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A National Health Service: Early Modern Medicine

Medicine in early modern Britain is commonly perceived as crude and ineffective. But for all its shortcomings, says Alun Withey, there was no shortage of medical practitioners.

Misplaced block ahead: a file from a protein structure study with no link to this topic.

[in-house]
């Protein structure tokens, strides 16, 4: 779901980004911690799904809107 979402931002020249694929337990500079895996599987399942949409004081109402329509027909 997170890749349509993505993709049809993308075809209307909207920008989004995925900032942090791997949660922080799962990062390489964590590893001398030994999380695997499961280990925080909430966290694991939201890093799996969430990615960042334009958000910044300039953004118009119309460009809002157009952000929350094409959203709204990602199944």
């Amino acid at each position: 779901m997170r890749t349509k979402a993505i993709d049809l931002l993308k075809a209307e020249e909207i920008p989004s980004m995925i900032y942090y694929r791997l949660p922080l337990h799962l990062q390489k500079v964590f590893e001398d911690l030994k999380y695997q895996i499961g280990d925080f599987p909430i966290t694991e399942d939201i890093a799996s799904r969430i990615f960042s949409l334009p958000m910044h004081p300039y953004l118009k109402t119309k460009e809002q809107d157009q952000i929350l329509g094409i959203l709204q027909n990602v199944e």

John Banister, admitted to the company of Barber Surgones in 1572, dissecting the body of a criminalIn September 1717 several JPs and clergymen in Cardigan, West Wales petitioned the Bishop of St Davids to grant a medical licence to one John Jones of Llandysul. Jones, the signatories argued, had ‘apply’d himself to the study of Physick and Chirurgery for several years’ and had ‘performed very good cures in both respects’. Besides stressing his obvious proficiency, the signatories argued that there were ‘few or no profest [sic] Physicians or surgeons in this Country’. This was a fairly common complaint at the time. In supporting licence applications parish authorities often emphasised an apparent lack of medical provision. Downplaying the presence of ‘irregular’ practitioners demonstrated that the parish was keen to support legitimate ones. It also clearly did no harm to the applicant’s chances if it could be proved that medical provision was indeed lacking in that area. Doubtless some such complaints were well-founded. The question is whether contemporary accounts of a dearth of medical care, especially in rural areas, held true for all practitioner types. Were there really ‘few or no’ medical practitioners, especially away from large towns?

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